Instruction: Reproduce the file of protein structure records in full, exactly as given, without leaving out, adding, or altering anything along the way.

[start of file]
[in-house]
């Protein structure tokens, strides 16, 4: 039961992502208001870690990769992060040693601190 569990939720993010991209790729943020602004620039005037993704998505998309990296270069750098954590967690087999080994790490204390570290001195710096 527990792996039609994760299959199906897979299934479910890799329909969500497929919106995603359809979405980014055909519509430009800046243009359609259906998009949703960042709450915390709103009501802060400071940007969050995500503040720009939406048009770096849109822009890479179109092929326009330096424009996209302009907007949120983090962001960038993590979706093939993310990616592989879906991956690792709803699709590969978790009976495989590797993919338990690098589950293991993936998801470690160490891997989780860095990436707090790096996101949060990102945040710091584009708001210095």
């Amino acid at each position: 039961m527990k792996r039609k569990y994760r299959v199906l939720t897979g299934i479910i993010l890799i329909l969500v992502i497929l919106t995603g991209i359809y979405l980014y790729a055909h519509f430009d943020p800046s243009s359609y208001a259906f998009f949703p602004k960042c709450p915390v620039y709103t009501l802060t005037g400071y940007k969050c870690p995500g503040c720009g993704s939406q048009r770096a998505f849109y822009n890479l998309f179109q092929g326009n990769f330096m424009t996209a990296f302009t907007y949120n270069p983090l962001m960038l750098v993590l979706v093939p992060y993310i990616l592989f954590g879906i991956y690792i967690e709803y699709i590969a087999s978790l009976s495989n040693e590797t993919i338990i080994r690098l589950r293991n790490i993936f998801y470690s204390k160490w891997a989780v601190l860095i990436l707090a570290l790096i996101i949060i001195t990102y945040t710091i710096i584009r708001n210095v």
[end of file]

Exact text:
[in-house]
């Protein structure tokens, strides 16, 4: 039961992502208001870690990769992060040693601190 569990939720993010991209790729943020602004620039005037993704998505998309990296270069750098954590967690087999080994790490204390570290001195710096 527990792996039609994760299959199906897979299934479910890799329909969500497929919106995603359809979405980014055909519509430009800046243009359609259906998009949703960042709450915390709103009501802060400071940007969050995500503040720009939406048009770096849109822009890479179109092929326009330096424009996209302009907007949120983090962001960038993590979706093939993310990616592989879906991956690792709803699709590969978790009976495989590797993919338990690098589950293991993936998801470690160490891997989780860095990436707090790096996101949060990102945040710091584009708001210095």
């Amino acid at each position: 039961m527990k792996r039609k569990y994760r299959v199906l939720t897979g299934i479910i993010l890799i329909l969500v992502i497929l919106t995603g991209i359809y979405l980014y790729a055909h519509f430009d943020p800046s243009s359609y208001a259906f998009f949703p602004k960042c709450p915390v620039y709103t009501l802060t005037g400071y940007k969050c870690p995500g503040c720009g993704s939406q048009r770096a998505f849109y822009n890479l998309f179109q092929g326009n990769f330096m424009t996209a990296f302009t907007y949120n270069p983090l962001m960038l750098v993590l979706v093939p992060y993310i990616l592989f954590g879906i991956y690792i967690e709803y699709i590969a087999s978790l009976s495989n040693e590797t993919i338990i080994r690098l589950r293991n790490i993936f998801y470690s204390k160490w891997a989780v601190l860095i990436l707090a570290l790096i996101i949060i001195t990102y945040t710091i710096i584009r708001n210095v």